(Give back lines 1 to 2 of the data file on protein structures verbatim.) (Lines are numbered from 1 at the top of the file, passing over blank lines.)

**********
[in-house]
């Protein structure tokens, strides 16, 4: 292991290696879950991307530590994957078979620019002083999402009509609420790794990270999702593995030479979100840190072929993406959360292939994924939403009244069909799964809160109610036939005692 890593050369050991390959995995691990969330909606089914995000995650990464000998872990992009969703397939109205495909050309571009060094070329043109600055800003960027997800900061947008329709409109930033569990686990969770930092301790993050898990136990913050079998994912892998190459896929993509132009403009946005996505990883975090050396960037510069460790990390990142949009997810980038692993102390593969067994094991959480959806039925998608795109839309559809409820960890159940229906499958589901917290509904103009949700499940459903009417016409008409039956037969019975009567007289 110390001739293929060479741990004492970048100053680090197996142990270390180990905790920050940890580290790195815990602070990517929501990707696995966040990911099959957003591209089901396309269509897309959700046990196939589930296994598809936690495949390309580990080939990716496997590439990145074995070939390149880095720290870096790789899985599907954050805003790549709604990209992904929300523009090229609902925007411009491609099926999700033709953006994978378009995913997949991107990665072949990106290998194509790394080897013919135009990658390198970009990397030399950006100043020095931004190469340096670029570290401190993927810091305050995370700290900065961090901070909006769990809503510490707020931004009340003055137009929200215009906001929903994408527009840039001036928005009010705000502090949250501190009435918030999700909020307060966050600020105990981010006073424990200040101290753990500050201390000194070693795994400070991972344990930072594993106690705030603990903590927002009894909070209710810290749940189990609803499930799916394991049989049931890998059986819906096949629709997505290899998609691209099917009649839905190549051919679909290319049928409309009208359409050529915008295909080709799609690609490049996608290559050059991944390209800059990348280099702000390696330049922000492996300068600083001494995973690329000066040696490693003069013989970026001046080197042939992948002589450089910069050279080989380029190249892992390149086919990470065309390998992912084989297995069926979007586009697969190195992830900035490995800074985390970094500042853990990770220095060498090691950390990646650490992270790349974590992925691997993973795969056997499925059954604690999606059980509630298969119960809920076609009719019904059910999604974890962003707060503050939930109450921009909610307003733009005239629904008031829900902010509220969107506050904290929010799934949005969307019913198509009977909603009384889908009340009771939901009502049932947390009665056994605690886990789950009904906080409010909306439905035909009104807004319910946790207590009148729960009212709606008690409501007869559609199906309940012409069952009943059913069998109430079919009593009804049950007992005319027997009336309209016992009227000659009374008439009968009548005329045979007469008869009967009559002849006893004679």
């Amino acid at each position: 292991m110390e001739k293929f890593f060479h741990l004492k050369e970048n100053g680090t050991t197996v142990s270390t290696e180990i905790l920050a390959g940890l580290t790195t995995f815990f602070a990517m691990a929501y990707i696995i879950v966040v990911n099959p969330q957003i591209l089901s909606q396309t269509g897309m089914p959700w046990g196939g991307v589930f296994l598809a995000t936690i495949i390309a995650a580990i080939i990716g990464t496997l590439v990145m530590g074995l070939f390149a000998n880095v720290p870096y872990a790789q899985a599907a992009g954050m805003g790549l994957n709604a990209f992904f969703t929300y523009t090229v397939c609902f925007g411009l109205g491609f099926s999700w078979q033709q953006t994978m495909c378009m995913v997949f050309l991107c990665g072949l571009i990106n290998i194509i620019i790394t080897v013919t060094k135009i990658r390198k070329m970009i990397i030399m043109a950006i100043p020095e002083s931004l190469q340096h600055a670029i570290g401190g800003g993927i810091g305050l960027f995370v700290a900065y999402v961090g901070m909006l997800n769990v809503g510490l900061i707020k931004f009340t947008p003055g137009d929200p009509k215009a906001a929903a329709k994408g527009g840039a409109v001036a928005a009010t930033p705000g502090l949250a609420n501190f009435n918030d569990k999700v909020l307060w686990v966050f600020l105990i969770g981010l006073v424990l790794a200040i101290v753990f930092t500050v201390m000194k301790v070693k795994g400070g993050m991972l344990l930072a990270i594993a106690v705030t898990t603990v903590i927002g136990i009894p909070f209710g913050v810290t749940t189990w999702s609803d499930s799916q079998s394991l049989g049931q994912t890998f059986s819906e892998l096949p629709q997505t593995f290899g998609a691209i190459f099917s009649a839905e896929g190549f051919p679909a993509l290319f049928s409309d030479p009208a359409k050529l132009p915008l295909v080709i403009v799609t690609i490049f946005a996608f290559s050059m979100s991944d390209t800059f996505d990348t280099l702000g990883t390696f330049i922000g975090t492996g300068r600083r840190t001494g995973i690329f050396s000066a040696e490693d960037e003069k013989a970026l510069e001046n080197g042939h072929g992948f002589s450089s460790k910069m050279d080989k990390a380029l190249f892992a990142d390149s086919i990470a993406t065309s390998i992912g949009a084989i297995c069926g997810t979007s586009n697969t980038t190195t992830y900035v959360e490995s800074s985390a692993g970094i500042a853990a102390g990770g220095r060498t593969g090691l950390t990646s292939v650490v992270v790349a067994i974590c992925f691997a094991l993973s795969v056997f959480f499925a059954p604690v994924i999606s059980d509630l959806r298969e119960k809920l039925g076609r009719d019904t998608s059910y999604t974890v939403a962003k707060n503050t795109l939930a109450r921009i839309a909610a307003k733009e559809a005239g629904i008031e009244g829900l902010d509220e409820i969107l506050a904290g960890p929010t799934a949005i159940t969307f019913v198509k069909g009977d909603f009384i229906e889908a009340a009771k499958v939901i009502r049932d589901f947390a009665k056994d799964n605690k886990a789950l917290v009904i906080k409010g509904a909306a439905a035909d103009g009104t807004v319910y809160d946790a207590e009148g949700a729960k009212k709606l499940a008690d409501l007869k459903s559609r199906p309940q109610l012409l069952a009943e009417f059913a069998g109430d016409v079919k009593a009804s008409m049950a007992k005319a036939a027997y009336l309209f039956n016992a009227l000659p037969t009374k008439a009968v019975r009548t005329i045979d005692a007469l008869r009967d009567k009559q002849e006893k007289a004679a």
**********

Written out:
[in-house]
């Protein structure tokens, strides 16, 4: 292991290696879950991307530590994957078979620019002083999402009509609420790794990270999702593995030479979100840190072929993406959360292939994924939403009244069909799964809160109610036939005692 890593050369050991390959995995691990969330909606089914995000995650990464000998872990992009969703397939109205495909050309571009060094070329043109600055800003960027997800900061947008329709409109930033569990686990969770930092301790993050898990136990913050079998994912892998190459896929993509132009403009946005996505990883975090050396960037510069460790990390990142949009997810980038692993102390593969067994094991959480959806039925998608795109839309559809409820960890159940229906499958589901917290509904103009949700499940459903009417016409008409039956037969019975009567007289 110390001739293929060479741990004492970048100053680090197996142990270390180990905790920050940890580290790195815990602070990517929501990707696995966040990911099959957003591209089901396309269509897309959700046990196939589930296994598809936690495949390309580990080939990716496997590439990145074995070939390149880095720290870096790789899985599907954050805003790549709604990209992904929300523009090229609902925007411009491609099926999700033709953006994978378009995913997949991107990665072949990106290998194509790394080897013919135009990658390198970009990397030399950006100043020095931004190469340096670029570290401190993927810091305050995370700290900065961090901070909006769990809503510490707020931004009340003055137009929200215009906001929903994408527009840039001036928005009010705000502090949250501190009435918030999700909020307060966050600020105990981010006073424990200040101290753990500050201390000194070693795994400070991972344990930072594993106690705030603990903590927002009894909070209710810290749940189990609803499930799916394991049989049931890998059986819906096949629709997505290899998609691209099917009649839905190549051919679909290319049928409309009208359409050529915008295909080709799609690609490049996608290559050059991944390209800059990348280099702000390696330049922000492996300068600083001494995973690329000066040696490693003069013989970026001046080197042939992948002589450089910069050279080989380029190249892992390149086919990470065309390998992912084989297995069926979007586009697969190195992830900035490995800074985390970094500042853990990770220095060498090691950390990646650490992270790349974590992925691997993973795969056997499925059954604690999606059980509630298969119960809920076609009719019904059910999604974890962003707060503050939930109450921009909610307003733009005239629904008031829900902010509220969107506050904290929010799934949005969307019913198509009977909603009384889908009340009771939901009502049932947390009665056994605690886990789950009904906080409010909306439905035909009104807004319910946790207590009148729960009212709606008690409501007869559609199906309940012409069952009943059913069998109430079919009593009804049950007992005319027997009336309209016992009227000659009374008439009968009548005329045979007469008869009967009559002849006893004679």